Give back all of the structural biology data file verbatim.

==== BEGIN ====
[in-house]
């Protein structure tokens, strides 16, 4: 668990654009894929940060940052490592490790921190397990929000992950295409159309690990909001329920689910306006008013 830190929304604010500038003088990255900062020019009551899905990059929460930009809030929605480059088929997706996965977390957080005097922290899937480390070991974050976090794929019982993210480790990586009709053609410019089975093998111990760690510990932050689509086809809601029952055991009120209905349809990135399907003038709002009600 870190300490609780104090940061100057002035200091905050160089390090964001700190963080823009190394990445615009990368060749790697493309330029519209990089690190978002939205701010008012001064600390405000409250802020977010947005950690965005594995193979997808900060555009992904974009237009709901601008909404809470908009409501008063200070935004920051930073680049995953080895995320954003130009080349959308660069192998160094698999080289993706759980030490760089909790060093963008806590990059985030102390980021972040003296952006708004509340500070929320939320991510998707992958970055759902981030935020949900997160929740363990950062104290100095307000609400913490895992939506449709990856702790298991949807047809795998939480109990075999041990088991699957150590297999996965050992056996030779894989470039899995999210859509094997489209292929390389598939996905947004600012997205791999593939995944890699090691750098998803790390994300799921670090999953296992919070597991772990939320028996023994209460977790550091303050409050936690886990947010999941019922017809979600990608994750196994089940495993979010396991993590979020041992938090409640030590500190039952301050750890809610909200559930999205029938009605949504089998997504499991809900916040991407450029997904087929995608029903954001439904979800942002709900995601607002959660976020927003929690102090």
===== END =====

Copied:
[in-house]
């Protein structure tokens, strides 16, 4: 668990654009894929940060940052490592490790921190397990929000992950295409159309690990909001329920689910306006008013 830190929304604010500038003088990255900062020019009551899905990059929460930009809030929605480059088929997706996965977390957080005097922290899937480390070991974050976090794929019982993210480790990586009709053609410019089975093998111990760690510990932050689509086809809601029952055991009120209905349809990135399907003038709002009600 870190300490609780104090940061100057002035200091905050160089390090964001700190963080823009190394990445615009990368060749790697493309330029519209990089690190978002939205701010008012001064600390405000409250802020977010947005950690965005594995193979997808900060555009992904974009237009709901601008909404809470908009409501008063200070935004920051930073680049995953080895995320954003130009080349959308660069192998160094698999080289993706759980030490760089909790060093963008806590990059985030102390980021972040003296952006708004509340500070929320939320991510998707992958970055759902981030935020949900997160929740363990950062104290100095307000609400913490895992939506449709990856702790298991949807047809795998939480109990075999041990088991699957150590297999996965050992056996030779894989470039899995999210859509094997489209292929390389598939996905947004600012997205791999593939995944890699090691750098998803790390994300799921670090999953296992919070597991772990939320028996023994209460977790550091303050409050936690886990947010999941019922017809979600990608994750196994089940495993979010396991993590979020041992938090409640030590500190039952301050750890809610909200559930999205029938009605949504089998997504499991809900916040991407450029997904087929995608029903954001439904979800942002709900995601607002959660976020927003929690102090």